You took your life.
I’m sorry I was only
fifteen feet away.
The doctors were only fifteen feet away.
You didn’t know this.
But I spent days and nights
next door to where you decided
to end your life. Where the doctors
gather, pondering over differentials…
treatments…dissecting our every move
to ensure that we are doing the
right thing for you.
The right thing…
If I had known you,
I would have fought for you.
I know you weren’t my patient;
I know we had never even met.
I am just the person who found
you. Who pronounced you.
You were already cold,
but still, I placed the
your chest and
I didn’t hear anything.
Did you hear me as
I wept for you?
you were suffering.
I’m sorry you felt
as if you had
no way out.
I’m sorry I couldn’t do more.
This is a reflection over an event that happened during residency.
An event I still think about at times.
A lingering guilt.
“I could prescribe any of a dozen antibiotics to cure
endocarditis, or even a thrombolytic agent
to stave off a heart attack; but what I
yearned for was the elixir of poetry,
which could heal the otherwise
untreatable condition of
my broken heart.”
This quote, by poet and physician Rafael Campo*,
beautifully captures the essence of the union
between the arts…and the art of medicine.
Therefore, today I will let him speak for me.
This is from his poem What the Body Told:
“To somewhere distant in my heart, they cry.
I look inside their other-person’s mouths
And see the wet interior of souls.
It’s warm and red in there–like love, with teeth.
I’ve studied medicine until I cried.”
*Rafael Campo is an internal medicine physician and poet currently on faculty at Harvard.
• • •
A few bloggers I would like to ask to share a quote or two:
Rules of the Quote Challenge:
1-Post on three consecutive days.
2-You can pick one or three quotes per day.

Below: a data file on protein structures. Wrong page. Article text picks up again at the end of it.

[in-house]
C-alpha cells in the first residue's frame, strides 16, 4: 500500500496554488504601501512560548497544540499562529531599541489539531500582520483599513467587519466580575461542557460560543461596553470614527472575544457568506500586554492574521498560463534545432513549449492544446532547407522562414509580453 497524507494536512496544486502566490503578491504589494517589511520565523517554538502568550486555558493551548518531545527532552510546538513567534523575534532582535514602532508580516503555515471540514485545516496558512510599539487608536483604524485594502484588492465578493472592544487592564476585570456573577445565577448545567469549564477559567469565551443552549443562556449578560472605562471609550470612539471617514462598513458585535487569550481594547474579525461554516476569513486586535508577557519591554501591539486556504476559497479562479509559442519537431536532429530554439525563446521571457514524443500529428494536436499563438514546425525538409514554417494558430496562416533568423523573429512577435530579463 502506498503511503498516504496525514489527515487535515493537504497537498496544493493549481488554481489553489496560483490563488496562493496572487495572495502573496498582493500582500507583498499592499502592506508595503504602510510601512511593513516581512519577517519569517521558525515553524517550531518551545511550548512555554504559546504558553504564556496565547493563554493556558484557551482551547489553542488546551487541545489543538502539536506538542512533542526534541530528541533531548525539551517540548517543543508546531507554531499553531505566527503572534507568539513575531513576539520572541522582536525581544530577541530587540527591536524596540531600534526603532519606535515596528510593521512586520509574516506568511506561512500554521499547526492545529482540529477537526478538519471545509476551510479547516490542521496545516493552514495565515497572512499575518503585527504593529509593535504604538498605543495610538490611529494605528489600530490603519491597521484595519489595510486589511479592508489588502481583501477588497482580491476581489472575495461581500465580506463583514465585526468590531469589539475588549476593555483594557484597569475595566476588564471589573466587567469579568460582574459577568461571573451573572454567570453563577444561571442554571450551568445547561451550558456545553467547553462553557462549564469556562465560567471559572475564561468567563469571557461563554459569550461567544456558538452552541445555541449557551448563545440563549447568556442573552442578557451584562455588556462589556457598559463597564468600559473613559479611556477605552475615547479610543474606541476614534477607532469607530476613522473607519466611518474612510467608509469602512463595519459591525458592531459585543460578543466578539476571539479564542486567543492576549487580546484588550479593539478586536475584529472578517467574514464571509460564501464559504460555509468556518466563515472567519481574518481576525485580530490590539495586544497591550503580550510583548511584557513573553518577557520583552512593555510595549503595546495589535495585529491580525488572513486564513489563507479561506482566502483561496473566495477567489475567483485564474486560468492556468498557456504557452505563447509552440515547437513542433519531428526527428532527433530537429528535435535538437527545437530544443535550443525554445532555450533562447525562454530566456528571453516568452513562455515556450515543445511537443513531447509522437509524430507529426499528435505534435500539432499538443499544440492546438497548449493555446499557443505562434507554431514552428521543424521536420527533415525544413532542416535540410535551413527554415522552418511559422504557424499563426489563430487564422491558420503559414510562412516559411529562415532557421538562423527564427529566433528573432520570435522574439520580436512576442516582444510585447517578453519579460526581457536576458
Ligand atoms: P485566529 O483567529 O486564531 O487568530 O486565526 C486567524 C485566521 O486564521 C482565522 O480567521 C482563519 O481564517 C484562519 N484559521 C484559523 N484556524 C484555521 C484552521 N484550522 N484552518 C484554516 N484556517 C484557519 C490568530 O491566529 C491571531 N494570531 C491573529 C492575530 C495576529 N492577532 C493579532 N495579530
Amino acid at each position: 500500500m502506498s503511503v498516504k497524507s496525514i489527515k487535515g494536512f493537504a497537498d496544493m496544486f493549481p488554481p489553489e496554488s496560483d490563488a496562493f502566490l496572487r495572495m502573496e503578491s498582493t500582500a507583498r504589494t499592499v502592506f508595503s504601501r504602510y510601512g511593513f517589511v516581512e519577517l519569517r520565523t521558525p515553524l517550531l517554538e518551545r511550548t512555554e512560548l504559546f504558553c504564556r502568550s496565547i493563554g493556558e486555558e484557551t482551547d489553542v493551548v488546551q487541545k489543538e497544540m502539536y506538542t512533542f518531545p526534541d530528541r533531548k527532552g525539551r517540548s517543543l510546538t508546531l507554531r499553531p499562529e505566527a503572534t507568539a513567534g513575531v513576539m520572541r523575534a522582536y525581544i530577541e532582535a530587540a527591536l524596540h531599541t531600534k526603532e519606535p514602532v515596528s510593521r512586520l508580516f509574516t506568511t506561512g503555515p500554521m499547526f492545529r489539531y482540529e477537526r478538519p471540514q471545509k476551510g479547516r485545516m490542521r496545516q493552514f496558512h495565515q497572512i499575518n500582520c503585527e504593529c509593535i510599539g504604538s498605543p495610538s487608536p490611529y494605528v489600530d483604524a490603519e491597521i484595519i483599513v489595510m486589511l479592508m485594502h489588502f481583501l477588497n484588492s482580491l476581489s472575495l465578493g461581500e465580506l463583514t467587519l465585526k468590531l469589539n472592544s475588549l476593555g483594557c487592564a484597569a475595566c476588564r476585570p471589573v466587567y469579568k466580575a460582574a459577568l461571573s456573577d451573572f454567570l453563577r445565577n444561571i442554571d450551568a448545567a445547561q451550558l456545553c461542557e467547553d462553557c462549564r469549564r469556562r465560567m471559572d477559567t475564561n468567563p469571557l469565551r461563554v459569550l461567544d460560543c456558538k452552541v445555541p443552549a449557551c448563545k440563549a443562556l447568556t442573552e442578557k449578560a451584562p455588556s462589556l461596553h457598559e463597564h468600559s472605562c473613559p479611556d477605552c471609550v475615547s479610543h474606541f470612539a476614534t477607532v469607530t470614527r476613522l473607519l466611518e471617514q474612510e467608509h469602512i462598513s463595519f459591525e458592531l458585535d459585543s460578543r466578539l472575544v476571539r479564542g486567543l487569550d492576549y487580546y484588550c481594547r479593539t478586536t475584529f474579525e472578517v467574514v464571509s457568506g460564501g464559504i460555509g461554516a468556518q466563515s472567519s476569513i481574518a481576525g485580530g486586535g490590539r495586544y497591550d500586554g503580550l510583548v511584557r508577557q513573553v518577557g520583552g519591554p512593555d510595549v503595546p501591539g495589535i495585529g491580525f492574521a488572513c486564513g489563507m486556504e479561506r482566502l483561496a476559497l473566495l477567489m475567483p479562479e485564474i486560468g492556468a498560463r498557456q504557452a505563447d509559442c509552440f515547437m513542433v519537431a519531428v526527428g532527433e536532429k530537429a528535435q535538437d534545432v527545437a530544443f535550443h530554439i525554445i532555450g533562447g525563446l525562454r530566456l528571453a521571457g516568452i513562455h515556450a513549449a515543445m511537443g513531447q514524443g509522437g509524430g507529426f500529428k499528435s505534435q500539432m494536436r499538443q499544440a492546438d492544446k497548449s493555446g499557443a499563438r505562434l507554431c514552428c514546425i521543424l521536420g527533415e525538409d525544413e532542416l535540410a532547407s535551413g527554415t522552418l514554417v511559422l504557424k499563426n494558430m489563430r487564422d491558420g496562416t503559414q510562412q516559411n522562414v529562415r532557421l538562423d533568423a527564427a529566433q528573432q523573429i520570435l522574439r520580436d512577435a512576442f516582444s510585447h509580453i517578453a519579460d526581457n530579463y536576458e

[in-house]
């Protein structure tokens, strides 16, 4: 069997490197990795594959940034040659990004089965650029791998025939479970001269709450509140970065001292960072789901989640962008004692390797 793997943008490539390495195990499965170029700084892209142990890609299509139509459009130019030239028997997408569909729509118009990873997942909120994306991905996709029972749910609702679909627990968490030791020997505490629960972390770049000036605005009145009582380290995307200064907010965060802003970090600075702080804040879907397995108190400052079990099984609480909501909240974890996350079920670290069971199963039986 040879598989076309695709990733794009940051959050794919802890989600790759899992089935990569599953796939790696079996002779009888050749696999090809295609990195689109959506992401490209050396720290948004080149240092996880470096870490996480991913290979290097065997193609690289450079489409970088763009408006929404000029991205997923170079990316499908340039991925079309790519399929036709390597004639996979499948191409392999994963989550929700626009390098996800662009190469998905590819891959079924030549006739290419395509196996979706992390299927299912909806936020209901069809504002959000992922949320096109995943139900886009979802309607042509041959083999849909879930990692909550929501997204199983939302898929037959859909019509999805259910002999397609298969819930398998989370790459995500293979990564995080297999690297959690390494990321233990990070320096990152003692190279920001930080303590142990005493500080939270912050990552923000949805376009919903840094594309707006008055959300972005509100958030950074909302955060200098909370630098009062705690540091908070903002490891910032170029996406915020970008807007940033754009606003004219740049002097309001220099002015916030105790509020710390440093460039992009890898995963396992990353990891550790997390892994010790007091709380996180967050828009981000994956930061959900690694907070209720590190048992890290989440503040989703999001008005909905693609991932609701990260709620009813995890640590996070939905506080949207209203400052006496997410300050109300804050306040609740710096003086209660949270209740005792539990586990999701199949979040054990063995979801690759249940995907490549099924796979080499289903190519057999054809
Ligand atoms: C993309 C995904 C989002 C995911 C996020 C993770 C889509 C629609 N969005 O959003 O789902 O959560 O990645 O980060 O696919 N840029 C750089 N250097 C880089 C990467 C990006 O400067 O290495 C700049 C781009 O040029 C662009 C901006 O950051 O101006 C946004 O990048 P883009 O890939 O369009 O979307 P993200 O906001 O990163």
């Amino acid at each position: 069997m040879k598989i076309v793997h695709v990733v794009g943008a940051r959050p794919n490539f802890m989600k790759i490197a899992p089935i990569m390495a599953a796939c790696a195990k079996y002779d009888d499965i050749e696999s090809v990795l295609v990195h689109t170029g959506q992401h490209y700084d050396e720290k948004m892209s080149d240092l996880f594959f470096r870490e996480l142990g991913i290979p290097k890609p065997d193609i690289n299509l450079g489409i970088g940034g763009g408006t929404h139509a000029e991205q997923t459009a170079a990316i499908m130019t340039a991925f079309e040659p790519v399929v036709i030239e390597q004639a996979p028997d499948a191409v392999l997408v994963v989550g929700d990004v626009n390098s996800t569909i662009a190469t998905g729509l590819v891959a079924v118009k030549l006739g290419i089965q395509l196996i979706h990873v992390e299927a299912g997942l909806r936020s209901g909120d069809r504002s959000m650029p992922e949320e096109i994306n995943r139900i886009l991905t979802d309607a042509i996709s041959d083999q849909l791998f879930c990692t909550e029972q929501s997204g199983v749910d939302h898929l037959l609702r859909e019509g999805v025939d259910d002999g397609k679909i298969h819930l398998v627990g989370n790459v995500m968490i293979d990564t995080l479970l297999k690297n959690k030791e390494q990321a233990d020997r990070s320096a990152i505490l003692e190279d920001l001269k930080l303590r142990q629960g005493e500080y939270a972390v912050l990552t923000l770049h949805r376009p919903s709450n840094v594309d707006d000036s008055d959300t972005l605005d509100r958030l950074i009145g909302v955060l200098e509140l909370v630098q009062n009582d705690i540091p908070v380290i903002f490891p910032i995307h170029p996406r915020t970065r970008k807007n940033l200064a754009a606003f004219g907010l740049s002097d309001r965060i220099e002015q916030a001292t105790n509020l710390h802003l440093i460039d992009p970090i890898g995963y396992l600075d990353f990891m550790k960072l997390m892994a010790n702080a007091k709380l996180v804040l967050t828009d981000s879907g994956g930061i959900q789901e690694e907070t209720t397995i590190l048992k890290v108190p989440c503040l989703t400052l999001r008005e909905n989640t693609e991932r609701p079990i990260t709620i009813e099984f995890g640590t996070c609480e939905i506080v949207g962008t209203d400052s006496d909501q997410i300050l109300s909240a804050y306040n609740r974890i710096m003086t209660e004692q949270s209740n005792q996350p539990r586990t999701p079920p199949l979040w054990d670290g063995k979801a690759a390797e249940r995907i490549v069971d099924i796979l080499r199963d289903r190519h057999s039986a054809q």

3-Challenge three different bloggers per day.
She stands facing a closed door.
As her gaze converges onto
enameled surface, she notes its
texture- the evenness a comfort to
a moment of hesitation within.
Smooth and finished–flowing
imprints mapping the course of
fine fibers swept over timber.
She makes a move to knock,
but her hand pauses,
and for a moment she wonders
whether you will find her pleasant.
Whether she will be worthy of your trust.
Whether you will believe in her.
Because she is flawed.
Like veneer upon wooden door, she
is but a polished version of herself.
As she again surveys its exterior,
she is let in upon a different truth–
that from underneath the surface
the grain peeks through, coarse
and jagged, its valleys exposed,
blemish revealed, age betrayed.
It is but fresh lacquer upon a
damaged interior, eroded and
frayed by the stress of time.
Like a white coat to the skin,
it cloaks the imperfection
and vulnerability of that
which lies beneath.
A coat enshrouding
scars of personal defeats–
of critical introspection while
striving to exhibit confidence and certainty.
to remain objective while
craving to empathize with you.
to continue feeling through perpetual
immersion into death and suffering,
while self-preservation casts increasingly
impenetrable layers of emotional shield.
And a fear
of not doing enough, while similarly
recognizing the peril of doing too much.
But as her knuckles meet the door,
she is reminded of an oath–taken
at the dawn of this journey–
an oath of compassion, of
integrity, of humility–
an oath to do no harm.
So as she enters
for she never forgot its
That one would never lose the joy of helping others.
Therefore as an imperfect human being,
she will do her best to ease your suffering,
treat your illness, be your advocate–
Not because it is her obligation,
but because this is her love–
To help her fellow man.
To care for you.
• • •
“…may I long experience the joy of healing those who seek my help.”
-Oath of Hippocrates
• • •